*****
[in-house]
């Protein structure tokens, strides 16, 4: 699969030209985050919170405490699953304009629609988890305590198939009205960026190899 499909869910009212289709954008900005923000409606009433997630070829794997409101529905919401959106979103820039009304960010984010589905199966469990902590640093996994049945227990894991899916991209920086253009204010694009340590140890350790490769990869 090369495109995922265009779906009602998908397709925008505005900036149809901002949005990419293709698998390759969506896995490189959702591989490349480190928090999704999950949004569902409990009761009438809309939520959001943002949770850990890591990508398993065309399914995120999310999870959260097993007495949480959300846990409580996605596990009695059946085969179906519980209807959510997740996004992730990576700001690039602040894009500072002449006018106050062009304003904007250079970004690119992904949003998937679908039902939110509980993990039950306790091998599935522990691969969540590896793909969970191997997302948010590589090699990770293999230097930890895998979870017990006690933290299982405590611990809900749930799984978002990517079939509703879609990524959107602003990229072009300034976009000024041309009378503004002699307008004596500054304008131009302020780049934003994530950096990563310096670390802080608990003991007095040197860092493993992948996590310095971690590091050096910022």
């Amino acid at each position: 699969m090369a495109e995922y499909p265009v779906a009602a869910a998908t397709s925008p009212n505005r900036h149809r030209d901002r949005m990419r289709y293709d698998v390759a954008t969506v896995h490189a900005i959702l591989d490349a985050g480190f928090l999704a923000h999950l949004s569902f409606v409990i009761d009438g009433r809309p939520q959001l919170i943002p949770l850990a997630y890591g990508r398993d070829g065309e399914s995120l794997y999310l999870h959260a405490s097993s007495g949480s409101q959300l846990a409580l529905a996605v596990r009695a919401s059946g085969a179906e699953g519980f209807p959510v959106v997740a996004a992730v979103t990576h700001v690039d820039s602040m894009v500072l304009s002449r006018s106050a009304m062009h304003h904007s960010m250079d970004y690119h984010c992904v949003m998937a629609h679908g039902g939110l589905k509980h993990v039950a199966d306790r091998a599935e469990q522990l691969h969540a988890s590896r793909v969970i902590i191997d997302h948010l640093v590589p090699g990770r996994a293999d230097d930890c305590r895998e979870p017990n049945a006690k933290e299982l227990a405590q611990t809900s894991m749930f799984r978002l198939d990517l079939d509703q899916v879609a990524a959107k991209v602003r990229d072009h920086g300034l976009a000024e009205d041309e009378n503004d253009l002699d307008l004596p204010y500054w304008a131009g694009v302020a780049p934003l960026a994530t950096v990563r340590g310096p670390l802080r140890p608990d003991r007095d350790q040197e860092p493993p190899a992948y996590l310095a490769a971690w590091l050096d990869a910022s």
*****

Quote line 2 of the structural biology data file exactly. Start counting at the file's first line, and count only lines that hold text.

């Protein structure tokens, strides 16, 4: 699969030209985050919170405490699953304009629609988890305590198939009205960026190899 499909869910009212289709954008900005923000409606009433997630070829794997409101529905919401959106979103820039009304960010984010589905199966469990902590640093996994049945227990894991899916991209920086253009204010694009340590140890350790490769990869 090369495109995922265009779906009602998908397709925008505005900036149809901002949005990419293709698998390759969506896995490189959702591989490349480190928090999704999950949004569902409990009761009438809309939520959001943002949770850990890591990508398993065309399914995120999310999870959260097993007495949480959300846990409580996605596990009695059946085969179906519980209807959510997740996004992730990576700001690039602040894009500072002449006018106050062009304003904007250079970004690119992904949003998937679908039902939110509980993990039950306790091998599935522990691969969540590896793909969970191997997302948010590589090699990770293999230097930890895998979870017990006690933290299982405590611990809900749930799984978002990517079939509703879609990524959107602003990229072009300034976009000024041309009378503004002699307008004596500054304008131009302020780049934003994530950096990563310096670390802080608990003991007095040197860092493993992948996590310095971690590091050096910022």